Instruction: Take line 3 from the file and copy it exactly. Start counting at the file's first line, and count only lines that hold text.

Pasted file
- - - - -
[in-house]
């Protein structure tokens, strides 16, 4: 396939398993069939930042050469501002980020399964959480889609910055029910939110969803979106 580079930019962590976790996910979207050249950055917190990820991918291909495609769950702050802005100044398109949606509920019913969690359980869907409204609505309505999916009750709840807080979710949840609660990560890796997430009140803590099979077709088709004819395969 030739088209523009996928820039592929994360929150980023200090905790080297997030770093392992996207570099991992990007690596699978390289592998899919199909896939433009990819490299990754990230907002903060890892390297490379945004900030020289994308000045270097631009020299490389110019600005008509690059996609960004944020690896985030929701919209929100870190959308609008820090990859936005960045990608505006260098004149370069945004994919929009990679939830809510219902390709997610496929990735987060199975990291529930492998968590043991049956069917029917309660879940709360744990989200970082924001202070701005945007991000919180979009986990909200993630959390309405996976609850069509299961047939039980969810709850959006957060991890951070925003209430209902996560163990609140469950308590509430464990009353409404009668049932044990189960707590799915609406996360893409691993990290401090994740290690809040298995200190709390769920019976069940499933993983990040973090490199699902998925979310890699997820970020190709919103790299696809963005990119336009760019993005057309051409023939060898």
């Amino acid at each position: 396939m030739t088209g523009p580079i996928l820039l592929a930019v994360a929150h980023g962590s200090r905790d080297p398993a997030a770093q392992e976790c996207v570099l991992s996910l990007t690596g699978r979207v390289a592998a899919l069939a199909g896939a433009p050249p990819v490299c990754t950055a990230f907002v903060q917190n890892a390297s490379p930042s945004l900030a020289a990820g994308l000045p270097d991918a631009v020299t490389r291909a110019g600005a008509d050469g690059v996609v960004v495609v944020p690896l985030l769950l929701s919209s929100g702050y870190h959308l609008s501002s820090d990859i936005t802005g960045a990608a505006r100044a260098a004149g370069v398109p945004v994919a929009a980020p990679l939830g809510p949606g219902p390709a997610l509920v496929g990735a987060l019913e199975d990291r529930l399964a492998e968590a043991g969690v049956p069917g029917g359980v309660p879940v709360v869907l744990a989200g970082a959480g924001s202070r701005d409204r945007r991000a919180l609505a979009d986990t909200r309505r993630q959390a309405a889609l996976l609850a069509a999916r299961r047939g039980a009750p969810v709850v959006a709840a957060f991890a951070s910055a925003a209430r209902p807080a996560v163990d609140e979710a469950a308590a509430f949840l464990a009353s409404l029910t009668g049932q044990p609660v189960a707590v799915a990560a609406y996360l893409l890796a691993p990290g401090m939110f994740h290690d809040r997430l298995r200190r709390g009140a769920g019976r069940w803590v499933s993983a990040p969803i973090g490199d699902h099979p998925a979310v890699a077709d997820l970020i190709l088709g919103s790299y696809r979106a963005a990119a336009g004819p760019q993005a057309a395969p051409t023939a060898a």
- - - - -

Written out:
């Amino acid at each position: 396939m030739t088209g523009p580079i996928l820039l592929a930019v994360a929150h980023g962590s200090r905790d080297p398993a997030a770093q392992e976790c996207v570099l991992s996910l990007t690596g699978r979207v390289a592998a899919l069939a199909g896939a433009p050249p990819v490299c990754t950055a990230f907002v903060q917190n890892a390297s490379p930042s945004l900030a020289a990820g994308l000045p270097d991918a631009v020299t490389r291909a110019g600005a008509d050469g690059v996609v960004v495609v944020p690896l985030l769950l929701s919209s929100g702050y870190h959308l609008s501002s820090d990859i936005t802005g960045a990608a505006r100044a260098a004149g370069v398109p945004v994919a929009a980020p990679l939830g809510p949606g219902p390709a997610l509920v496929g990735a987060l019913e199975d990291r529930l399964a492998e968590a043991g969690v049956p069917g029917g359980v309660p879940v709360v869907l744990a989200g970082a959480g924001s202070r701005d409204r945007r991000a919180l609505a979009d986990t909200r309505r993630q959390a309405a889609l996976l609850a069509a999916r299961r047939g039980a009750p969810v709850v959006a709840a957060f991890a951070s910055a925003a209430r209902p807080a996560v163990d609140e979710a469950a308590a509430f949840l464990a009353s409404l029910t009668g049932q044990p609660v189960a707590v799915a990560a609406y996360l893409l890796a691993p990290g401090m939110f994740h290690d809040r997430l298995r200190r709390g009140a769920g019976r069940w803590v499933s993983a990040p969803i973090g490199d699902h099979p998925a979310v890699a077709d997820l970020i190709l088709g919103s790299y696809r979106a963005a990119a336009g004819p760019q993005a057309a395969p051409t023939a060898a």